Archive | February, 2013

Turner School of the Global Village

28 Feb

Over the weekend, I sat in my parents living room, munching on bagels and quiche, sipping a nice hot coffee, and listening to some of the most influential educators in my life discuss myriad things: ranging from mosquito nets in Africa; to who will finally copyright the photon, making solar energy a truly valuable enterprise; and the recent loss by my high school boys basketball team.  Such is the life of the son of educators. As my parents friends were preparing to leave, a very close family friend who happened to be my high school history teacher leaned over and said: “Geoff, I love your blog. But your entries…they’re too long.”  He’s right.

Two weekends ago, my parents travelled to Missoula, MT where my dad was a presenter, largely because he had recently won a contest in the Chronicle of Higher Education.  The contest was to design a proposal for the ideal college/university of the 21st Century.  You can read the full text of my dad’s excellent, winning proposal here.  As an homage to both of these men, as well as another huge influence, here it is: my proposal for the ideal high school serving struggling students in the 21st century (in 500 words or less) “The Turner School of the Global Village.”

In a society where only 53% of urban teens graduate from High School, and only 71% of all students graduate, a drastic shift is called for in the way we attempt to educate those left behind by a system that neither tries, nor wants to accommodate their unconventional needs, strengths, and deficiencies.  Turner School of the Global Vilage will target students who are 15-17 < 10 credits and have been identified by their school (due to drug use, court involvement, or home environment) as being at risk to drop-out.  TSGV will utilize unit-based experiential-learning programs to immerse students in cultural engagement, learning activities, and assessment of the broad knowledge-base necessary for today’s cosmopolitan world. With the goal of equipping every graduate with the self-awareness and intellectual capacity to choose for himself the most appropriate college or career path to contribute to society, TSGV facilitates throughout three years, 8 units of group study (a 3-3-2 cycle), and two independent summer internships.  During the first cycle (“Immersion”) students will take part in three intensive study programs within the NYC area.  In the first unit students will study the history/culture of NYC (with particular focus on arts, literature, demography, and cuisine of the city); followed by a unit on the ecology of the tri-state area, and one on the economy of the tri-state area.  Within these intensives, students apply the skills learned in traditional history, literacy, math, and science courses to a broader understanding of their environs.  The first cycle culminates in presentation of cohorts portfolios to members of the school, their families, and surrounding community.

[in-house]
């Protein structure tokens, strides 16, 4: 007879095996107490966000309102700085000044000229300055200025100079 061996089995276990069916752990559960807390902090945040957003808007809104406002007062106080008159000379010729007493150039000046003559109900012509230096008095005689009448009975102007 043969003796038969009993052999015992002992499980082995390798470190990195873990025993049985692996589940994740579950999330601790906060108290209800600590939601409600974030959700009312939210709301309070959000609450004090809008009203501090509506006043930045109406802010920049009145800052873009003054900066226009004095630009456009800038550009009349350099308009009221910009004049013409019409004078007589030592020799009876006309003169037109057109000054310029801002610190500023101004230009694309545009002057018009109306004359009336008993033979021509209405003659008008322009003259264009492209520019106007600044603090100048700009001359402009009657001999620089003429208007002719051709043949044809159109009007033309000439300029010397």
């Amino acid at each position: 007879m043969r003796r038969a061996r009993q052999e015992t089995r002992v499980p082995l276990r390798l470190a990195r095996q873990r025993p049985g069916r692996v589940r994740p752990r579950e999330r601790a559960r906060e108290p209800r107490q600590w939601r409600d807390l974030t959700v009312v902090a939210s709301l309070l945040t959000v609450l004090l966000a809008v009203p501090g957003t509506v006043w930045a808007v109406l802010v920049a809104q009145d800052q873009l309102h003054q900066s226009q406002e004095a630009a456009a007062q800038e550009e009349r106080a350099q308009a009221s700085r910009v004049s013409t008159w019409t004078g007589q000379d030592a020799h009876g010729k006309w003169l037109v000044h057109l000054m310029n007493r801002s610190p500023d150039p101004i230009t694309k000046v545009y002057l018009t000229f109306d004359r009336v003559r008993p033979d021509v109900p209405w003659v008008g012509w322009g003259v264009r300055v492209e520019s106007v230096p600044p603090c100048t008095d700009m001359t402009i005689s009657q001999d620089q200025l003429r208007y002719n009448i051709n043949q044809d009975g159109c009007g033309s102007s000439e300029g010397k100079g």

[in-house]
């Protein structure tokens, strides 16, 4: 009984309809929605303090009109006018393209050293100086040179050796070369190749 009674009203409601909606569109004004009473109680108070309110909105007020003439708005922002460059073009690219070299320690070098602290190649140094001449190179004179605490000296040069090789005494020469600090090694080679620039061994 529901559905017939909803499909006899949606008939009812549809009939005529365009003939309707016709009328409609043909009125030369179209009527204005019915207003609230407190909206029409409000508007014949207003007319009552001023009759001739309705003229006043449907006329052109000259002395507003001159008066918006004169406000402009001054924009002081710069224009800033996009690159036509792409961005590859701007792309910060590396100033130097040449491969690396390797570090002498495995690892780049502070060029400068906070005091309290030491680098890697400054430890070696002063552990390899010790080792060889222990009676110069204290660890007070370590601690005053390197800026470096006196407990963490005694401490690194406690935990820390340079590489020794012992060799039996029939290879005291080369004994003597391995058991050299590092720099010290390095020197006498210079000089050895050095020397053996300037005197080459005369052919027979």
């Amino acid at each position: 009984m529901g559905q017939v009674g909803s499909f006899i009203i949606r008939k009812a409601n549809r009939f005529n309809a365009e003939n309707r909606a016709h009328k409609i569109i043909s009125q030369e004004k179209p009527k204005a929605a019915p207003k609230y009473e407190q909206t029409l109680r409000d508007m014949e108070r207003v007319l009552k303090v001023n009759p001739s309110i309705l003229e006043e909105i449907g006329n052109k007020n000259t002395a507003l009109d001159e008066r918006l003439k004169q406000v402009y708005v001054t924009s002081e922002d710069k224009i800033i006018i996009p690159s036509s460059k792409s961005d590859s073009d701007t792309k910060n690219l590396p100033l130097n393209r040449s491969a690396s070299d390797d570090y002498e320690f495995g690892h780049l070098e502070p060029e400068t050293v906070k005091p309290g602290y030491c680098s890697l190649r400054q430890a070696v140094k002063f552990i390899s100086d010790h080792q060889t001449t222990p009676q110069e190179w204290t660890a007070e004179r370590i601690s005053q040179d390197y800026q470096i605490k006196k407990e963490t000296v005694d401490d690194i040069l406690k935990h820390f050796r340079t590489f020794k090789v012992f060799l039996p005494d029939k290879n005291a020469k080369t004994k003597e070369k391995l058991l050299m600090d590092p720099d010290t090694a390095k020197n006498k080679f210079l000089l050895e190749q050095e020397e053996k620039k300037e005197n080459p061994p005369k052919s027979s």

Following a summer internship within the city that the student has pursued and secured with the help of their staff advisor (all members of staff from teachers to support and admin. will act as advisors) students enter the second cycle, “The Greater Village.”  During the three interrelated but unique units of this second year, the students expand their horizons to include three diverse experiences.  The cohort spends one unit studying the inner-workings of the American Government in Washington, DC; another studying and fully participating in the development and traditions of a unique small community (such as the Amish of Pennsylvania, or fisherman villages in Maine); and a final unit ensconced within one of the school’s partner colleges auditing individual college courses while continuing their curriculum as a group.

In the final cycle, students will be part of a study abroad program, “The Global Village and Beyond.”  Students will travel each year to a new cosmopolitan area (and surrounding communities) of international intrigue and import.  Here they will explore a new, foreign culture and history, while simultaneously engaging in the community’s present concepts of learning, and research (as well as social and economic programs.)  In doing so, students will be exposed to the global realities of the 21st century world they will be asked to unify and lead in the years to come.  A unit may include staying with host families, or in small groups at schools, churches, or other community establishments.  Learning will include researching the social effects and economy of the diamond trade in an African nation, or the economic and social tumult in Greece.  The second unit of this final cycle will be dedicated to the students developing a multi-media capstone, to be presented to a large community of peers, family, and scholars at the graduation ceremony.  Students will work closely with an advisor, and a small team within the cohort, known as a Peer Review.  The capstone project will include a lengthy research dissertation, personal reflection, and letter to one’s own community, as he sees it upon graduation.